Future first dog Major Biden getting his own virtual ‘Indoguration’

A beloved member of the Biden family is getting his own special welcome to the White House.

President-elect Joe Biden’s German Shepherd, Major, is getting an "indoguration" of his own, thanks to the shelter in Delaware from which he was adopted. 

The Biden family adopted Major back in 2018 after the association posted on social media that it received a litter of sick German Shepherd puppies. The Bidens fostered the puppy for several months before making the adoption official.

The Delaware Human Association says Major is the first-ever shelter pup to become first dog, so they’re planning to "indogurate" him on Sunday, Jan. 17 ahead of his owner’s inauguration on Jan. 20. 

The shelter said Major is a "rags-to-riches story that showcases the potential of shelter dogs when they're given a chance through adoption."

The "Indoguration" will take place over Zoom. Dogs and their owners across the country are invited to join the event, which will also raise funds for the DHA. 

It will be hosted by The Today Show’s Jill Martin and special guest Sir Darius Brown will also join. Sir Darius Brown is a 14-year-old entrepreneur and animal advocate. 

You can get more information on the "Indoguration" and sign up here

Major also made headlines recently after a play date with Joe Biden ended when the 78-year-old fractured his right foot.

The Bidens have another dog, Champ, who was acquired after the 2008 election. They have said they’ll be bringing both their dogs to the White House and also plan to get a cat.

The arrival of the Biden pets marks the next chapter in a long history of pets residing at the White House after a four-year hiatus during the Trump administration.

President Theodore Roosevelt had Skip, who is described by the White House Historical Association as a "short-legged Black and Tan mongrel terrier brought home from a Colorado bear hunt." Warren G. Harding had Laddie Boy, who sat in on meetings and had his own Cabinet chair. And President Franklin Delano Roosevelt had his beloved terrier Fala. At night, Fala slept in a special chair at the foot of the president’s bed.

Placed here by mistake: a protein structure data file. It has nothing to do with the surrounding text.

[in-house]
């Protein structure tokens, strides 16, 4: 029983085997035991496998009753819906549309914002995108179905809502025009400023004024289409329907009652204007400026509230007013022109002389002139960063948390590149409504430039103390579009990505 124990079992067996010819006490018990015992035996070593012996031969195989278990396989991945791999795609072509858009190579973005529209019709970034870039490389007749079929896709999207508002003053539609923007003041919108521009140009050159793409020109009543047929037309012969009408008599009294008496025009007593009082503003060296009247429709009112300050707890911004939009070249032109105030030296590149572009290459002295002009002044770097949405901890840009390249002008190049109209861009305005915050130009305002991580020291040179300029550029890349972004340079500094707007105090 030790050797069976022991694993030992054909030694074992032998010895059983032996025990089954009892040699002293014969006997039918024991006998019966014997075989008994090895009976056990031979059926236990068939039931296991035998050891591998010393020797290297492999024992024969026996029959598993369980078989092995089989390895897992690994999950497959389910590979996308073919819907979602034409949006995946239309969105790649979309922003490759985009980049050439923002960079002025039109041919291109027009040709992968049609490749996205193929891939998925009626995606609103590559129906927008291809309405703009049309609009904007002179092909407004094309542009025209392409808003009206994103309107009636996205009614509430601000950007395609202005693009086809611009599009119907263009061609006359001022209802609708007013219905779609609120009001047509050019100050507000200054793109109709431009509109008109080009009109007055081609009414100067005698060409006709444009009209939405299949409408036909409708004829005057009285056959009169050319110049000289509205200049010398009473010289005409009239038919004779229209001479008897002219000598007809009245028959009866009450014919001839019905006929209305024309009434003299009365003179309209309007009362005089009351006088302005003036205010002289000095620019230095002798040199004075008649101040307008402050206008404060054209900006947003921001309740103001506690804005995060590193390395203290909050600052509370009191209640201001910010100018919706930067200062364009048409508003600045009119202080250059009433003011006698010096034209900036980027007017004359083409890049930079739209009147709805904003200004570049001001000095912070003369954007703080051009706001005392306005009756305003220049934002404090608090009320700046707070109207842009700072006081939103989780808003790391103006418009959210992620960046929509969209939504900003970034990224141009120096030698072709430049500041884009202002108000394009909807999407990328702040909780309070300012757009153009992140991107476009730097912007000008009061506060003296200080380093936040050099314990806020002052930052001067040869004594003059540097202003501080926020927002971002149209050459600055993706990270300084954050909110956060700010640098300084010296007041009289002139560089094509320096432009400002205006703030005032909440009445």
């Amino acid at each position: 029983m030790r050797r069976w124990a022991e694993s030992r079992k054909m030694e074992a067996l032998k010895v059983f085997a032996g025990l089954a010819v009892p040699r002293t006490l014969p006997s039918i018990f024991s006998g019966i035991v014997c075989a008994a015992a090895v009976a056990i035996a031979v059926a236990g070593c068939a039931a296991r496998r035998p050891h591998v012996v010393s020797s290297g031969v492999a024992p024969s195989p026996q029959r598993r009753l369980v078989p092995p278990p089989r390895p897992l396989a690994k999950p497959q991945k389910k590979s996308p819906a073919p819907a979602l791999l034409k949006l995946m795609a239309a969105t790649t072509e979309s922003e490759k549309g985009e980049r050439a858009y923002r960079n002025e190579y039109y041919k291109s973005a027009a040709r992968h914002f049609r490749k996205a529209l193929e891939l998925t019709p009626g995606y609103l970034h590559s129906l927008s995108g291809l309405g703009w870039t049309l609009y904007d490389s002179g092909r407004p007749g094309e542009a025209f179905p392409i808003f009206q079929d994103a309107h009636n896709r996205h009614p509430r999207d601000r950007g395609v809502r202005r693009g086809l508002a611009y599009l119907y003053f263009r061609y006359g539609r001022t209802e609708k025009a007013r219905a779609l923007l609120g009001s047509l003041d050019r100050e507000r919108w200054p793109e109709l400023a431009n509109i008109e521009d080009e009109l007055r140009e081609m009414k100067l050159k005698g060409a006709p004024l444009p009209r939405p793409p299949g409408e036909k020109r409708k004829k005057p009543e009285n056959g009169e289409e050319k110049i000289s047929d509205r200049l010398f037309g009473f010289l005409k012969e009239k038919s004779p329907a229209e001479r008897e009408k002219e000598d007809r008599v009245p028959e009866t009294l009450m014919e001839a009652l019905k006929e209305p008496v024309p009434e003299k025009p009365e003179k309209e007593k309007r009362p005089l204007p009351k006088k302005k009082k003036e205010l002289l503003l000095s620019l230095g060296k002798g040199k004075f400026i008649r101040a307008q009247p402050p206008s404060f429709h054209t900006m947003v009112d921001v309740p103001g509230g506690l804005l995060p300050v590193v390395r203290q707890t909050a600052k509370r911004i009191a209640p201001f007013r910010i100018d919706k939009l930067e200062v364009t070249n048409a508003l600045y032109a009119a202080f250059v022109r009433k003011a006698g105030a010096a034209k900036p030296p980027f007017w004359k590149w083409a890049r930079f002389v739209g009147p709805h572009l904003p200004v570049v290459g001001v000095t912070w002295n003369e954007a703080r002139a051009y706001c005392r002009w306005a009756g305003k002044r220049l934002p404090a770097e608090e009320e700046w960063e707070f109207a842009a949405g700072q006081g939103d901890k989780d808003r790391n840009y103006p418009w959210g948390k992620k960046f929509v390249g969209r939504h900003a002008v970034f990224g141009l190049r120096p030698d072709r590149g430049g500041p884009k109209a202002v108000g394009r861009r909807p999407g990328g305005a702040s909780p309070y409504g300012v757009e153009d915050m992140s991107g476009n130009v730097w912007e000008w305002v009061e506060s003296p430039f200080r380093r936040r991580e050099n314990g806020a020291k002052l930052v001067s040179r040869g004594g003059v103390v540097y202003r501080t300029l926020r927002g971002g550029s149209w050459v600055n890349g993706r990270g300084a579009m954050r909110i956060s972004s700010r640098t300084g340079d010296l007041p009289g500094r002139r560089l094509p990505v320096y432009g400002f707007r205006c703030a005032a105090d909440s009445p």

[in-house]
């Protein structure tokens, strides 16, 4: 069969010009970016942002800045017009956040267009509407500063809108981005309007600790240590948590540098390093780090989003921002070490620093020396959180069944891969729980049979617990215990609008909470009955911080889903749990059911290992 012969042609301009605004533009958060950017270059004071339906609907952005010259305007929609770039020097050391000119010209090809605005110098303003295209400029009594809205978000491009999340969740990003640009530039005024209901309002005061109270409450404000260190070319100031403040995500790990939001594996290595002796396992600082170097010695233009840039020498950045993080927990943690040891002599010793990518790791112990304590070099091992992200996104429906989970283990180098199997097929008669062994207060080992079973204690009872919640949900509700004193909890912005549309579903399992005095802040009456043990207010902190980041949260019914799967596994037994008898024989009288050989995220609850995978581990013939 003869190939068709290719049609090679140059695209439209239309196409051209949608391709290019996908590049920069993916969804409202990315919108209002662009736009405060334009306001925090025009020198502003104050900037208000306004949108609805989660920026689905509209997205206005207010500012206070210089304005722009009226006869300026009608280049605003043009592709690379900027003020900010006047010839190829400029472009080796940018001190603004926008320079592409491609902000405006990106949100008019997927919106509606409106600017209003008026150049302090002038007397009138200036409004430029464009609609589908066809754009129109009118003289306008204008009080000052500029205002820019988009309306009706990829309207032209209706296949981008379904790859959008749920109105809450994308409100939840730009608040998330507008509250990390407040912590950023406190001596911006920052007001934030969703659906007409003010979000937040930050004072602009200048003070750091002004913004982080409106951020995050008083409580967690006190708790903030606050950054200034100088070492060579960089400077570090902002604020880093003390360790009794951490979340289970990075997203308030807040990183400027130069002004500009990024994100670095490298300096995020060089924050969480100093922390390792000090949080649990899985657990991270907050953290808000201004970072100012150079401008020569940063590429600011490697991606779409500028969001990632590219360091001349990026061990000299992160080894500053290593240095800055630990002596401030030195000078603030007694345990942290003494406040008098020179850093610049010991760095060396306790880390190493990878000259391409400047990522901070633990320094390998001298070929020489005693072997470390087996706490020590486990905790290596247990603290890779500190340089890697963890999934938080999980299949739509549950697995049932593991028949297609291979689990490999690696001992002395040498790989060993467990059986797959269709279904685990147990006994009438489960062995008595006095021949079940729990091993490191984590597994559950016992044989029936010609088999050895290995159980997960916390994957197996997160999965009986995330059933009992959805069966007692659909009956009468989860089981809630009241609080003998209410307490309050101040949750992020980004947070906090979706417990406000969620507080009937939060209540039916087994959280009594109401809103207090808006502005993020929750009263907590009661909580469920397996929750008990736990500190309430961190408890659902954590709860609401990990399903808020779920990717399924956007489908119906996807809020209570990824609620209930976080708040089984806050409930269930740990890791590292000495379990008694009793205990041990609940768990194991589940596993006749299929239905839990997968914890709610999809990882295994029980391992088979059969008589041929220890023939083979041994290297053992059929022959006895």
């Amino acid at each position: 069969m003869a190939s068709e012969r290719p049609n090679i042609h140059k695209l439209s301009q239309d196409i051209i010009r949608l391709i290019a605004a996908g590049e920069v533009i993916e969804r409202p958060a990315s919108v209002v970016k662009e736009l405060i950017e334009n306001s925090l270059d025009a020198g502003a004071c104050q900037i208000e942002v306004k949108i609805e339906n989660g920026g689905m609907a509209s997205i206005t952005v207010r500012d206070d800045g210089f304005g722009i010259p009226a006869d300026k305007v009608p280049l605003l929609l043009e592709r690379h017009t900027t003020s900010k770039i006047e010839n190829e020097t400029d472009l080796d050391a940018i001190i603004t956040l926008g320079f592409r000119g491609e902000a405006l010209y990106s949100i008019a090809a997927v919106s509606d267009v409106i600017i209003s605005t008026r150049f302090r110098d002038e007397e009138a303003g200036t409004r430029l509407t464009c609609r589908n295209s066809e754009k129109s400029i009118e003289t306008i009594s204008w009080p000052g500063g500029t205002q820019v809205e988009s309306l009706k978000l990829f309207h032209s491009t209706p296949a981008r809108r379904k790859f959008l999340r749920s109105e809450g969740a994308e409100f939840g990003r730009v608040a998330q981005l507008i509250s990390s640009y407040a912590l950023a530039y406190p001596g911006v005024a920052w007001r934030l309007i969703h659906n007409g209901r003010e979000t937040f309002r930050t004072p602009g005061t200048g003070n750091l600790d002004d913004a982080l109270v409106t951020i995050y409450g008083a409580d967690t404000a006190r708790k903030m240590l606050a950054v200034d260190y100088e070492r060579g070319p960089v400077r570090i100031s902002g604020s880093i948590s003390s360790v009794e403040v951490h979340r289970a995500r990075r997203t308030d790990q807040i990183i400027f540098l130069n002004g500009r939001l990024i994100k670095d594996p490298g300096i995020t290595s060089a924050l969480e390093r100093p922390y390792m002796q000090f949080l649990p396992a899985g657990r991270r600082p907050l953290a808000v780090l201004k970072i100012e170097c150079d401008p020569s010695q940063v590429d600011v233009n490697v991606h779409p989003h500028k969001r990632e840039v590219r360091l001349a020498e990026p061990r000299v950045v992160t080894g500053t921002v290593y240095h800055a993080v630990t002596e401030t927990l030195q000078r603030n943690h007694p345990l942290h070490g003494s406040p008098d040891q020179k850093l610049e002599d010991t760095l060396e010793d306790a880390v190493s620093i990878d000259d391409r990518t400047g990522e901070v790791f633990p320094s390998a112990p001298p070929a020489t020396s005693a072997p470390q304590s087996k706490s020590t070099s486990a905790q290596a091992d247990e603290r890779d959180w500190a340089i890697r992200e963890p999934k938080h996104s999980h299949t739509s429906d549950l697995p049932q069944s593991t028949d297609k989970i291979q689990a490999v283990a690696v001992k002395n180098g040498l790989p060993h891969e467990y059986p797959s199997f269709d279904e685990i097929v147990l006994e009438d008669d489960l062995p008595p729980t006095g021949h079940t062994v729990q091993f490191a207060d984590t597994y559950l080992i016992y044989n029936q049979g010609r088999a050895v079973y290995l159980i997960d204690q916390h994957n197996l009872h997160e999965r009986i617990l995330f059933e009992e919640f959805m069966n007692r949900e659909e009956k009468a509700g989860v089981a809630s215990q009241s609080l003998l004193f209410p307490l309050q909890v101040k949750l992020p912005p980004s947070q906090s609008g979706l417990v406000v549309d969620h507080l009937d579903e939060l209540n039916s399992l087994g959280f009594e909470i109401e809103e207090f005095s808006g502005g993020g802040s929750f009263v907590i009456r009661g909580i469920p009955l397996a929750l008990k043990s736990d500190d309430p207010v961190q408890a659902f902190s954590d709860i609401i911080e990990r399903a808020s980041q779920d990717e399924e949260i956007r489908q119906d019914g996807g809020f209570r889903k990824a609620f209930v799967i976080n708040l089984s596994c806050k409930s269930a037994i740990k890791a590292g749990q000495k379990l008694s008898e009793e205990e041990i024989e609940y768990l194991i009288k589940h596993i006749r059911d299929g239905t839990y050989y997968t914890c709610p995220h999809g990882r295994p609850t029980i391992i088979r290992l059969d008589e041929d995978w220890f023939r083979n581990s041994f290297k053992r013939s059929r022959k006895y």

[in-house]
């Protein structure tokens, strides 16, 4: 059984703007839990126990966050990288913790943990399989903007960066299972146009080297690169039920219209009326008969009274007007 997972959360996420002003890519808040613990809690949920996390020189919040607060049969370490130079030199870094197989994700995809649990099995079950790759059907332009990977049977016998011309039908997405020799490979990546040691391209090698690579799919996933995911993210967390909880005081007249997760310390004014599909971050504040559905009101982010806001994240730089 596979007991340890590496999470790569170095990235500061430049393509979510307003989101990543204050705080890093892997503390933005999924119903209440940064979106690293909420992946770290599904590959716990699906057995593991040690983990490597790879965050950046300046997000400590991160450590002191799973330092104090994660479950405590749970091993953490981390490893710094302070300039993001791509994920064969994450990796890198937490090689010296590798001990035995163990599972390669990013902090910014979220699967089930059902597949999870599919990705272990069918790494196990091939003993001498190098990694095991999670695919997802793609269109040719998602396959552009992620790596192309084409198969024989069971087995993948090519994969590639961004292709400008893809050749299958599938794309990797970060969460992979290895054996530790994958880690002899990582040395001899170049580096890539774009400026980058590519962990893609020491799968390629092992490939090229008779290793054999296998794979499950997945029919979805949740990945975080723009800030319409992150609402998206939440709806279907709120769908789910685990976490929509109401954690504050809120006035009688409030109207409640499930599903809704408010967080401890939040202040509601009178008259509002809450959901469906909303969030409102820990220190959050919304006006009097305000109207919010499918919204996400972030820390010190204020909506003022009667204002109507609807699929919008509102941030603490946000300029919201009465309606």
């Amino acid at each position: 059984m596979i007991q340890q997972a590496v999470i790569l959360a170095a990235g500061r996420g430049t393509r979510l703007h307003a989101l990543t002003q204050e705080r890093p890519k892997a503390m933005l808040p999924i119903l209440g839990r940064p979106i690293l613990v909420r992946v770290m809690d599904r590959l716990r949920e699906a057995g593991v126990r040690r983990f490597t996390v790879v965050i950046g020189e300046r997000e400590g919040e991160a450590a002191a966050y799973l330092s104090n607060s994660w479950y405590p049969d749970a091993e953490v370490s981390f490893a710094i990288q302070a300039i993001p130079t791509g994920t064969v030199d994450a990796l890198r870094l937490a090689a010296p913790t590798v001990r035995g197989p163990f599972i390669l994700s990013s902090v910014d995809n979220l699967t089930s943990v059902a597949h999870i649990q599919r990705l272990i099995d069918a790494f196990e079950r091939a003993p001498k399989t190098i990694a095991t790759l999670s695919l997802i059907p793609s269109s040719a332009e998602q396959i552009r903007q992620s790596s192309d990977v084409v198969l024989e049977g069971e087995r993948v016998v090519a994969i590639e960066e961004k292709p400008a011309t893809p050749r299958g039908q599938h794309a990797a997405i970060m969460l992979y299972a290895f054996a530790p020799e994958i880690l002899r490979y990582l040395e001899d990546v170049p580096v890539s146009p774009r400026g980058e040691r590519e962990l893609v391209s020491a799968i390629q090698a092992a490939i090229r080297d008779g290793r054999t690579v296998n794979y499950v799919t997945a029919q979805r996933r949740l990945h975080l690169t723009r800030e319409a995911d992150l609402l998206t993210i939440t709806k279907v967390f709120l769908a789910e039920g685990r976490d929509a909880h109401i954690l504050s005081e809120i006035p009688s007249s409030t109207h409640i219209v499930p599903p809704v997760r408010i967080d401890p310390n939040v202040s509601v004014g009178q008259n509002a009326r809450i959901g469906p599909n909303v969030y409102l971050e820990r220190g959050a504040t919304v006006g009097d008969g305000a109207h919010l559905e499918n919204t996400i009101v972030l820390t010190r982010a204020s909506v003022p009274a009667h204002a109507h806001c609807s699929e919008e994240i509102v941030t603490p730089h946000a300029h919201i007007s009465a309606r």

More recently, President George H.W. Bush’s English springer spaniel Millie was featured on "The Simpsons" and starred in a bestseller, "Millie’s Book: As dictated to Barbara Bush." Hillary Clinton followed Bush’s lead with a children’s book about family dog Buddy and cat Socks: "Dear Socks, Dear Buddy: Kids’ Letters to the First Pets."

When he declared victory in the 2008 presidential race, Barack Obama told his daughters: "You have earned the new puppy that’s coming with us to the White House." Several months later, Bo joined the family, a gift from Sen. Ted Kennedy. A few years later, fellow Portuguese water dog Sunny would arrive to provide companionship.

Among the stranger White House pets was Calvin Coolidge and first lady Grace Coolidge’s raccoon named Rebecca. She was given to the Coolidge family by a supporter who suggested the raccoon be served for Thanksgiving dinner, according to the White House Historical Association. But instead she got an embroidered collar with the title "White House Raccoon" and entertained children at the White House Easter Egg Roll.

Some notable pets belonged to first kids, including Amy Carter’s Siamese cat, Misty Malarky Ying Yang, and Caroline Kennedy’s pony, Macaroni. The Kennedy family had a veritable menagerie, complete with dogs, cats, birds, hamsters and a rabbit named Zsa Zsa.

The Associated Press contributed to this report. This story was reported from Detroit.